More than one-quarter of the people alive today are under the age of 15. It is the largest generation of youth in history, and they are about to enter their reproductive years. They must be equipped with the information and tools they need to make their own choices and take charge of their futures.


Access to contraception is especially critical for adolescent girls, who are at high risk for health complications from pregnancy and childbirth. Yet girls are typically the least empowered group in society, with limited say over their own reproductive health. To reach these vulnerable young people with lifesaving information and access to contraception, programs must be designed with their unique needs and circumstances in mind.


Young people have the right to know about their own bodies so they can decide their own futures. How will that happen unless they have systematic access to the information, in school and afterwards? Countries and the international community must pick up the challenge they accepted in Cairo—to ensure not only that all children are educated, but that they are educated about their sexual and reproductive health, and how to protect it.


Dr. Nafis Sadik

Special Advisor to the UN Secretary-General


In Pakistan, the Rahnuma-Family Planning Association of Pakistan (Rahnuma-FPAP) has begun hosting tea parties where girls can talk about reproductive health with their peers, often for the first time. Most girls in Pakistan are raised to believe they should never discuss these topics with others, so the tea parties are organized to provide an informal and safe space where girls can ask questions and talk about their concerns. The parties have been very successful, with one-quarter of the girls who attend going on to use reproductive health services from Rahnuma-FPAP.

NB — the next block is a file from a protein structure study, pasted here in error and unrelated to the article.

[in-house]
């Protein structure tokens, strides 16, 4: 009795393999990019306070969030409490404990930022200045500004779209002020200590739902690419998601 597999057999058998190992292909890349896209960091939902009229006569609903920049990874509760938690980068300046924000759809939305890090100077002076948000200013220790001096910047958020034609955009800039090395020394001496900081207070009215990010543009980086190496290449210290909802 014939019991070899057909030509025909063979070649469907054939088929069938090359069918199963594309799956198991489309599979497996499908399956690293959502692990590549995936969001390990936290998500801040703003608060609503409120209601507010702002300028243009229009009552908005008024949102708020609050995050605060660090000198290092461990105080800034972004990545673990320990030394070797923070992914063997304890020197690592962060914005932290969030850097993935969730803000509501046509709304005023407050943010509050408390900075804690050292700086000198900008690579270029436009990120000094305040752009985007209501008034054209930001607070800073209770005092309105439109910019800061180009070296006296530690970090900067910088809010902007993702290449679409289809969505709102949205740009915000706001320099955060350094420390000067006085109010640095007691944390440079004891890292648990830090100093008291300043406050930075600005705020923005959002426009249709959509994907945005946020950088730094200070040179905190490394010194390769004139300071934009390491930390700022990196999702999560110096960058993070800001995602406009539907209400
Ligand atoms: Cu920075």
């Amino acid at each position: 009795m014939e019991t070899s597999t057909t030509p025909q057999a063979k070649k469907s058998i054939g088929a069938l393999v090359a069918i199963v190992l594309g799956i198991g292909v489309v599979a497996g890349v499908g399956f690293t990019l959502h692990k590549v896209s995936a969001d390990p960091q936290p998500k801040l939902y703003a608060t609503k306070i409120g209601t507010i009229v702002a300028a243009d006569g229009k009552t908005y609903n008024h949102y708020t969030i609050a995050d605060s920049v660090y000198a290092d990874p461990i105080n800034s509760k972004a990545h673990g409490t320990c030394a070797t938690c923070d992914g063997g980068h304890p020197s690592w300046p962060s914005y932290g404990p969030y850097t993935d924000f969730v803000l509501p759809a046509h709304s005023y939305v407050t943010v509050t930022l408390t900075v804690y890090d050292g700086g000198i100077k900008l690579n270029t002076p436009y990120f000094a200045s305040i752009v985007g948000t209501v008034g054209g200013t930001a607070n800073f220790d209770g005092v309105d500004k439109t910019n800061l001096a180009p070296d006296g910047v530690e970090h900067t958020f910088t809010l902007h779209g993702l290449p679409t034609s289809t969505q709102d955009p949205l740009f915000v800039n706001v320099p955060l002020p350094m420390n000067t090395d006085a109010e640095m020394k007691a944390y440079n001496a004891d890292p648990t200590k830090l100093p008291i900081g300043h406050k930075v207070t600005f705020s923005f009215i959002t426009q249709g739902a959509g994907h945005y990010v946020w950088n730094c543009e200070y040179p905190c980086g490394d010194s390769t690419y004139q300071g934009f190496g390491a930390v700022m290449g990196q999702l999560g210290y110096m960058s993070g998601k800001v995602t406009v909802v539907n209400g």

In Kenya, Deutsche Stiftung Weltbevoelkerung (DSW) is bringing information about reproductive health and rights to young adolescents aged 10 to 14 years. Young adolescents are at especially high risk for illness and death from pregnancy-related complications, HIV infection and other sexually transmitted infections. Unintended pregnancy is often the main reason girls in this age group leave school. The Young Adolescents Project is a three-year partnership with Bayer Health to bring reproductive health education to boys and girls at nine primary schools in Kilifi County, a coastal region in Kenya.


In Mozambique, the mCenas! project uses text messages to educate young people (15 to 24 years old) about contraception. Implemented by Pathfinder with funding from USAID, the program features role-model stories, short informational messages and an interactive menu of frequently asked questions. Users who request follow-up information are referred to a government-run hotline, with operators trained to answer questions about contraception, HIV and other reproductive health issues.


In Zambia, the Hewlett Foundation is funding a human-centered design project to increase youth engagement with reproductive health services. The project is a collaboration between and Marie Stopes International Zambia to design new program offerings and communications that speak to the needs of young people. The innovative designs are geared toward Zambian teen culture and are thoroughly grounded in field research and iterative prototyping.


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